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OCTOBER 2018

A storm of knot

Snettisham

I've been going to Snettisham for the best of the autumn spring tides for about 5 or 6 years now.  I look forward to it every year.  I go with the same small group of friends under the care and attention of Chris Gomersall.  I love going on trips with Chris. He's so relaxed and incredibly knowledgeable.  His ability to spot a distant speck and identify the species of bird is phenomenal!  

This year I collected a friend from Stansted Airport before we drove up together and spent a couple of days acclimatising to the Norfolk coast and to long walks.  Having been 'under the weather' for a bit, I planned to build up to the long walks with the 'big' lens!  It definitely doesn't get any easier!  We toured art galleries, pottered along the beach at Snettisham and chatted the hind legs off proverbial donkeys.  We also managed a trip to see the seals off Blakeney Point which was a real hightlight of my trip to Norfolk.  Loved it!

It was good to be back at Le Strange Arms in Hunstanton too.  Familiar rooms, familiar restaurant, familiar staff... and this seems to mean that I sleep well!   Thornham Deli did well out of us for lunches/brunches too.  

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I had fun walking along the beach front at Snettisham, and snapping away with my iphone seemed to get me into the mood for what was to come.  I spent time (as usual!) looking at the sun and shadows playing on the mud flats.  And then there's the old jetty that sticks out of the creek looking like a sort of stranded stegasaurus.

We were incredibly lucky with the weather and the tides.  It's always a gamble each year to see whether the winds and the tides and the birds will all combine to create wonderful photographic opportunities.  I can't say that I enjoyed getting up really early and setting off before dawn in order to be in place for the dawn but as always, it was totally worth it.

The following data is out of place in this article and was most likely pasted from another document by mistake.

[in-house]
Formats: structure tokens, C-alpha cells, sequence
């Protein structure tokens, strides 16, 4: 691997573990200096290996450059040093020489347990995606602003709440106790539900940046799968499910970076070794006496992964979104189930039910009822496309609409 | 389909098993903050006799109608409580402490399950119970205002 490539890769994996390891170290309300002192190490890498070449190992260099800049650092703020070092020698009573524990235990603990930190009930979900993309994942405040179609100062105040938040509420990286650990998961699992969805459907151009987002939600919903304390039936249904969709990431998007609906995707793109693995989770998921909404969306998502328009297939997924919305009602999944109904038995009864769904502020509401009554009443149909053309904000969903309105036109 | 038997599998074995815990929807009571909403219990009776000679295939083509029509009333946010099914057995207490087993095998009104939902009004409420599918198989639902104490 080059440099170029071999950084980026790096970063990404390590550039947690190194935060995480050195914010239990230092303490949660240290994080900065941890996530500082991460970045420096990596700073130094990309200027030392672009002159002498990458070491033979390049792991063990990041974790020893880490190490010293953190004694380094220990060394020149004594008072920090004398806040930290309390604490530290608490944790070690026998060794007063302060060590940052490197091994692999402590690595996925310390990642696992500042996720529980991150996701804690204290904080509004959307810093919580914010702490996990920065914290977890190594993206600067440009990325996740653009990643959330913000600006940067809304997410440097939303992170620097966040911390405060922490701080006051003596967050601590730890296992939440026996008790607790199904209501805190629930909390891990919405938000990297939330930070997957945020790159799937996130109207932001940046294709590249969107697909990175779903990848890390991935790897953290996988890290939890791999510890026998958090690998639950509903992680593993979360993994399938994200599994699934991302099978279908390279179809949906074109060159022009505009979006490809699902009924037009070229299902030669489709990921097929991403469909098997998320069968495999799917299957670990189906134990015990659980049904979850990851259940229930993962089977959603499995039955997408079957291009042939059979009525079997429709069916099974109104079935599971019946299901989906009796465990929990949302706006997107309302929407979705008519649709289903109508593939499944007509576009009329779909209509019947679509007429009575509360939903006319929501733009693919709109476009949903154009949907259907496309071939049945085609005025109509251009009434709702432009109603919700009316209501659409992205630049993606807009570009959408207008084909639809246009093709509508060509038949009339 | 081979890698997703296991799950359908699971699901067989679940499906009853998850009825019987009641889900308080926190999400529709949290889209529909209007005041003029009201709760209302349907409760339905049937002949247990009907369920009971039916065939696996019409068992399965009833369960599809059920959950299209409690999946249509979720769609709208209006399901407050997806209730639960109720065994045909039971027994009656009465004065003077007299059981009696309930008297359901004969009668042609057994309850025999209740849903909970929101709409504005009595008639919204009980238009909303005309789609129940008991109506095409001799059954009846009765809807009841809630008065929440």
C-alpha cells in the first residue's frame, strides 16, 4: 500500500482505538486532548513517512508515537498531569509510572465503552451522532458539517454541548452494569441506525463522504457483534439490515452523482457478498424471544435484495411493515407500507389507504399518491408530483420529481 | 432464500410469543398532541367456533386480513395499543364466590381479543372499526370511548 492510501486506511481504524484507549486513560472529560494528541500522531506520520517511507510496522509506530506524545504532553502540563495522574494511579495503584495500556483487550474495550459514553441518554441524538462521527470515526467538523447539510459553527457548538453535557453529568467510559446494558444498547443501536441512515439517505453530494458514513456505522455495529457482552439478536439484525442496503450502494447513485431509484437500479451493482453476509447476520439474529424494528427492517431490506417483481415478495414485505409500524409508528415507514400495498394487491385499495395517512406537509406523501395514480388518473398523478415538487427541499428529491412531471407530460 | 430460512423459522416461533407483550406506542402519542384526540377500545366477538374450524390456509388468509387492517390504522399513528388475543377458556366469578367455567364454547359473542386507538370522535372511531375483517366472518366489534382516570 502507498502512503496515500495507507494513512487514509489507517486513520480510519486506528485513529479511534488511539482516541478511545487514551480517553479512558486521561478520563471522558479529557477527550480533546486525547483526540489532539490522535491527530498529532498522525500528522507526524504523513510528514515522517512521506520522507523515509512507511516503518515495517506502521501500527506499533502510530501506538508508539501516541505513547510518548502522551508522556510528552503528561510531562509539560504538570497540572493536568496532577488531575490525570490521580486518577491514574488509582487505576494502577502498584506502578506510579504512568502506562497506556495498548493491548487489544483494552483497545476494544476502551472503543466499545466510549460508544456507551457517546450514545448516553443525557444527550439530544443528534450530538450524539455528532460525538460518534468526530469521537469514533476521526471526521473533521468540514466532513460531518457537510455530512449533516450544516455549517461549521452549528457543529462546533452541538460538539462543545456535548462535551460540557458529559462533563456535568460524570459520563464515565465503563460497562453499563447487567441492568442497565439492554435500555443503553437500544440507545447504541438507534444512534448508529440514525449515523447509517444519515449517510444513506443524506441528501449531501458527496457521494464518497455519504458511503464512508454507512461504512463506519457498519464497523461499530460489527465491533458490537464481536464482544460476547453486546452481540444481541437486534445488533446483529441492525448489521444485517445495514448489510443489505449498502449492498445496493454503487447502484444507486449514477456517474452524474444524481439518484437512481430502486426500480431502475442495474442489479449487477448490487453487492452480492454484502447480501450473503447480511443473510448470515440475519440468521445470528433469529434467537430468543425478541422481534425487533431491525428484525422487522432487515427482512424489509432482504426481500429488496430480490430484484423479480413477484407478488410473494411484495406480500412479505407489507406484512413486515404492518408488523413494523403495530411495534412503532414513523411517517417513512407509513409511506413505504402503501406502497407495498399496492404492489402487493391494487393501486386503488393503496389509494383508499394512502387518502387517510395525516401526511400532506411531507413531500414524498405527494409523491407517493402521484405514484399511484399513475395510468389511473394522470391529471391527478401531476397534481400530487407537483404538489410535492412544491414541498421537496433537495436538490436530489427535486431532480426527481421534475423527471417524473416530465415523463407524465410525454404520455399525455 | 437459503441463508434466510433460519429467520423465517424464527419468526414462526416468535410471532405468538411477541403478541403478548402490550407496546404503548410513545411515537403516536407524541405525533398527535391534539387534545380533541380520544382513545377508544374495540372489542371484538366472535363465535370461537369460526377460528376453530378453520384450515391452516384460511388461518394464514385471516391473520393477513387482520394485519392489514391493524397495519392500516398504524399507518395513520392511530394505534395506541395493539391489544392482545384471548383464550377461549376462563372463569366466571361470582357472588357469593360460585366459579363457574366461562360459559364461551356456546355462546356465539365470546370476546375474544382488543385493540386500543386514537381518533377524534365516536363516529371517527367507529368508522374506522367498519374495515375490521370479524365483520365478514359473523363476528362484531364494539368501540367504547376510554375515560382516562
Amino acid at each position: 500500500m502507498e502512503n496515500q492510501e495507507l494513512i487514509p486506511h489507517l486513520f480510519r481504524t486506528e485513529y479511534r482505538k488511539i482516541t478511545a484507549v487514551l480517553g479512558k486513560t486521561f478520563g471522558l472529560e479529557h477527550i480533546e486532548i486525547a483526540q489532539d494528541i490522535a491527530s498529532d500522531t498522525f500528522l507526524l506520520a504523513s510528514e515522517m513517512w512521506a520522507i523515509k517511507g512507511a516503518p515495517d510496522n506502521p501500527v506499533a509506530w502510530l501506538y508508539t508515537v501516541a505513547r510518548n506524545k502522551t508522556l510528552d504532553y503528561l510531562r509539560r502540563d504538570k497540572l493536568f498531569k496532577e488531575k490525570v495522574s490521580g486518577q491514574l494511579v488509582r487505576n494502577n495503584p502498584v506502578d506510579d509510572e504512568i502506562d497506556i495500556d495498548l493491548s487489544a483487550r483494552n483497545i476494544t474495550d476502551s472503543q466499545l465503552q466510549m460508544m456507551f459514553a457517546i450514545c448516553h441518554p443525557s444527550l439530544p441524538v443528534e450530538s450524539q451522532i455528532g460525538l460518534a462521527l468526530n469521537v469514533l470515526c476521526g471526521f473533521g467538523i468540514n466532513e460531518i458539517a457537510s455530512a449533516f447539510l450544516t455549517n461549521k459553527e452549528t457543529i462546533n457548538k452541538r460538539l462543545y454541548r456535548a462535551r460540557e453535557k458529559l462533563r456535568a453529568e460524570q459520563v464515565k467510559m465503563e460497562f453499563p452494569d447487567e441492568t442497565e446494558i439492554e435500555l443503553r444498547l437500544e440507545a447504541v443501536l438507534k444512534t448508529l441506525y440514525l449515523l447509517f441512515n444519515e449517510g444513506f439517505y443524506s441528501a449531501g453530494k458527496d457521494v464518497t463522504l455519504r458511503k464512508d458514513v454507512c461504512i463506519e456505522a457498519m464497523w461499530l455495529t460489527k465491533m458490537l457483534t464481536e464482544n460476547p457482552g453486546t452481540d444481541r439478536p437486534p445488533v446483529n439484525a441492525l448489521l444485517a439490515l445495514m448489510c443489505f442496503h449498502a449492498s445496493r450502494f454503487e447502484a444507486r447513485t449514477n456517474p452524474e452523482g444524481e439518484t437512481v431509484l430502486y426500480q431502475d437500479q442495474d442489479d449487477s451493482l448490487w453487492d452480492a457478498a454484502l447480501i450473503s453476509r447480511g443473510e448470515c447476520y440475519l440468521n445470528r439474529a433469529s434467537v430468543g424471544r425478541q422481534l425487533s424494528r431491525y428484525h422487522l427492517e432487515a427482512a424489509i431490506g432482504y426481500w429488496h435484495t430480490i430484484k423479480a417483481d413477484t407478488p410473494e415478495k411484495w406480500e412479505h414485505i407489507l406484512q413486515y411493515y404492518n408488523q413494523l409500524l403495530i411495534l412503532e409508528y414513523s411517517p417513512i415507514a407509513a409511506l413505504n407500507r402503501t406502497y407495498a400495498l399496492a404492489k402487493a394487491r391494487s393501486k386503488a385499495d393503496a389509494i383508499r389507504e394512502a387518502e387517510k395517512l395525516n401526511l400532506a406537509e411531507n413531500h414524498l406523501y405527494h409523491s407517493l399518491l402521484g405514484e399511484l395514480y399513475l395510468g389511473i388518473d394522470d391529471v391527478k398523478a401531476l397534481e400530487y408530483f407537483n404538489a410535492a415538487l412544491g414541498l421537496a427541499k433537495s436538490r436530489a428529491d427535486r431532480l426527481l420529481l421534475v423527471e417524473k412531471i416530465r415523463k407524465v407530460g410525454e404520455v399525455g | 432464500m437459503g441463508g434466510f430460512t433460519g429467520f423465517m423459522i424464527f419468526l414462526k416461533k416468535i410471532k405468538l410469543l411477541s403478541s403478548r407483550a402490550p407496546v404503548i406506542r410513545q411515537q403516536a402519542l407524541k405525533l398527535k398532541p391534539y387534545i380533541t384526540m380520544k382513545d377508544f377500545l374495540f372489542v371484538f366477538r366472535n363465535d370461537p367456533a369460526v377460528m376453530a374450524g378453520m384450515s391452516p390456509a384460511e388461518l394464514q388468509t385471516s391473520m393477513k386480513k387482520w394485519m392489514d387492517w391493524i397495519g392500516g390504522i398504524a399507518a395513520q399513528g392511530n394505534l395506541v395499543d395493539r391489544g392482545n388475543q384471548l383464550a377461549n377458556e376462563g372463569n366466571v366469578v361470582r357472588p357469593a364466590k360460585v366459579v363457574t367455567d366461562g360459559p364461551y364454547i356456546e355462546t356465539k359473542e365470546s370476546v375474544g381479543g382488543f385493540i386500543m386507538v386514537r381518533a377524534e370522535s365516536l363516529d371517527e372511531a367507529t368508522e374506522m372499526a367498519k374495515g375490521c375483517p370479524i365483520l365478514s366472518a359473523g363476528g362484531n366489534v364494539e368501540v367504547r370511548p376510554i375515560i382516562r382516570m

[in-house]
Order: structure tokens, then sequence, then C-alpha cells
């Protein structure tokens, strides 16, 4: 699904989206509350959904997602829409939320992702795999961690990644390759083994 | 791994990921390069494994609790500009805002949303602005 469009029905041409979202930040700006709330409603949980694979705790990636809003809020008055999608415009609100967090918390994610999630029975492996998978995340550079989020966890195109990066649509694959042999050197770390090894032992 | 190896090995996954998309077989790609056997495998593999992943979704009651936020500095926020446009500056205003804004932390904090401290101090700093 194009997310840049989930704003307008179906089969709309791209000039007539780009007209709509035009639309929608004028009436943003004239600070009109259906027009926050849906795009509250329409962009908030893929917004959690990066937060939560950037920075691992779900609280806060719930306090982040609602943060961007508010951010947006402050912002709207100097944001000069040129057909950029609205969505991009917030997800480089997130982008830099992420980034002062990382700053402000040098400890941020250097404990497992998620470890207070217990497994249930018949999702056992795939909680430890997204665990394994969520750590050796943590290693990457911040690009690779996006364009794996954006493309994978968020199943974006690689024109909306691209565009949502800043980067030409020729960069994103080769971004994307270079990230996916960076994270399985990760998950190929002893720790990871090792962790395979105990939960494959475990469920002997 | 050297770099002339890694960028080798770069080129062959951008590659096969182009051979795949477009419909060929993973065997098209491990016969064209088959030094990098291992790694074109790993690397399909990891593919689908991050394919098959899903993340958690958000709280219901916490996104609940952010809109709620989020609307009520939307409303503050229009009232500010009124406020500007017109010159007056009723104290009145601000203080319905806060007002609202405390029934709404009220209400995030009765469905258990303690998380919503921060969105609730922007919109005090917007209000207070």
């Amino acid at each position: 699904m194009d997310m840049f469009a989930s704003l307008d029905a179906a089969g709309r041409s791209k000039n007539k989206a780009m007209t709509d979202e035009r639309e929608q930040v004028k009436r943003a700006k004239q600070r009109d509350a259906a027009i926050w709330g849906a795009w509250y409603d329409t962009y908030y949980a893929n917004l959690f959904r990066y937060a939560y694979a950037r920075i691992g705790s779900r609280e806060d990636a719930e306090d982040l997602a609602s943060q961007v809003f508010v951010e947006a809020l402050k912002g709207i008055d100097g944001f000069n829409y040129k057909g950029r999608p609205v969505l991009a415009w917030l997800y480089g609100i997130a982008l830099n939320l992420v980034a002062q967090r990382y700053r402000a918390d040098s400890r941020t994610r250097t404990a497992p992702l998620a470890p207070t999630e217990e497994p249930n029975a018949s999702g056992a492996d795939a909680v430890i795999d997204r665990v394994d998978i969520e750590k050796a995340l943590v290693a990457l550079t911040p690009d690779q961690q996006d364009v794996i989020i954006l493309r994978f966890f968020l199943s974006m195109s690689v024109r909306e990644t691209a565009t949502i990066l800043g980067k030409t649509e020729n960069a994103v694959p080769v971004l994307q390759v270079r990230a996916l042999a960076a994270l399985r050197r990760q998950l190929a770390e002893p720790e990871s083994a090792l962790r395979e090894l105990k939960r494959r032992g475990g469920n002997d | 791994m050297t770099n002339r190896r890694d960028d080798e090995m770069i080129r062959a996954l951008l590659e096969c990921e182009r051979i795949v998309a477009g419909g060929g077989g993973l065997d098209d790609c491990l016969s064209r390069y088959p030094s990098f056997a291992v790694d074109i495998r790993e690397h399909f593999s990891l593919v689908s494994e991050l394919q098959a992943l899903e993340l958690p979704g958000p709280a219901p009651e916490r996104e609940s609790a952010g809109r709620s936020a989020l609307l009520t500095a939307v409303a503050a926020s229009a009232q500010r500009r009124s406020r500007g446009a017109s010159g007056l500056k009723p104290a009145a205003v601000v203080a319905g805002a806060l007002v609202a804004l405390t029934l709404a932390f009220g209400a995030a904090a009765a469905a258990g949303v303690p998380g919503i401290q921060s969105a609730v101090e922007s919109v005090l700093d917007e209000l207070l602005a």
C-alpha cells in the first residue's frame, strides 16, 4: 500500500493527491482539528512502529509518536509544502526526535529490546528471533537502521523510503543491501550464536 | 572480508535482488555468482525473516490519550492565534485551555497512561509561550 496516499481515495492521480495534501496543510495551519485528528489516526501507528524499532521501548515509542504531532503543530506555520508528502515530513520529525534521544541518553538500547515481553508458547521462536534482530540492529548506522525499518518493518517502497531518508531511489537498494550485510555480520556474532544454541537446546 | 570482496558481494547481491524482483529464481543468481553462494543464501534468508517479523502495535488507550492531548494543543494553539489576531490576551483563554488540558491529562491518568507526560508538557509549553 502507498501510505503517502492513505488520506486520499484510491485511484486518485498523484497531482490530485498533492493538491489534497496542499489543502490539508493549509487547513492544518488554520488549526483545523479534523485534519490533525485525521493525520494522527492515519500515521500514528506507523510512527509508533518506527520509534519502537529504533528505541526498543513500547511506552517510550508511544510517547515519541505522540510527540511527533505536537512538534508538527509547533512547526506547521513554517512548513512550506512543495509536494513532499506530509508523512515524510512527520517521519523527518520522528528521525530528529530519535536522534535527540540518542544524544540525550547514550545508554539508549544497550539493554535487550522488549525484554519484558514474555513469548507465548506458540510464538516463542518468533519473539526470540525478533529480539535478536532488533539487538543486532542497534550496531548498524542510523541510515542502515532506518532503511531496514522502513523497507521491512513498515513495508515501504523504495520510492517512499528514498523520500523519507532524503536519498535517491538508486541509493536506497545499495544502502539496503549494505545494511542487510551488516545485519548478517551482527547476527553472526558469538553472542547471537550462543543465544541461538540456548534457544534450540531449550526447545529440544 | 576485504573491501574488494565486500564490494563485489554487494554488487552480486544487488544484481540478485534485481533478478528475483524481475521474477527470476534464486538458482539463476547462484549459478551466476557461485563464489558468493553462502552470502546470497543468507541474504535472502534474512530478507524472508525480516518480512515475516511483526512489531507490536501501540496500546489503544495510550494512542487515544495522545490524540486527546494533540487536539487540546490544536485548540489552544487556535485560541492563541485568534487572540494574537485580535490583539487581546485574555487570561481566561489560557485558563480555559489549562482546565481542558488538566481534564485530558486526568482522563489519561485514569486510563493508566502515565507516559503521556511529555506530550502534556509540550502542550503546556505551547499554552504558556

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My personal challenge is to see how I can use the camera to capture something of the movement of the flocks of birds.  I'm intrigued by the birds in the air when they are put up by either the tide or by a bird of prey.  I was amazed when I got home and saw just how many of the images on my screen had also captured a sparrowhawk or other raptor.

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The birds move from the mudflats at the last minutes when the tide pushes them.  They swirl up into the air and eventually stream into the nearby gravel pits.  They stream and swirl around until they eventually settle on the gravel.  They want to settle, preen and rest but they're easily spooked.  The sight of thousands and thousands of waders streaming around on the gravel is mesmerising.  I really wanted to capture this movement.  It's the streams competing against each other and going in opposing directions that fascinate me.  I experiemented endlessly with camera techniques to make the pictures that I could see in my mind's eye.

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On one morning when it was still dark, we were treated to the extraordinary sight of the knot flocks streaming across in front of the hide ... with a huge flock of black-headed gulls in and amongst them.  I wanted to capture the streaks of movement from the gulls against the dark rollercoaster streams of knot.  A little later the knot streamed and swirled around the cormorants.... it was fascinating and as usual, incredibly challenging to try to capture.  I really hope to see something like this again.  It was magical.

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There's a rumour that the RSPB will actually work on the construction of the new hide at Snettisham and that it will be ready in autumn 2019.  I really hope so!  I've never seen the birds so close to the 'bus-shelter hide' as they were this year but to see them from a comfortable new hide with a much better point of view onto the roosting flocks will be amazing.  Can't wait.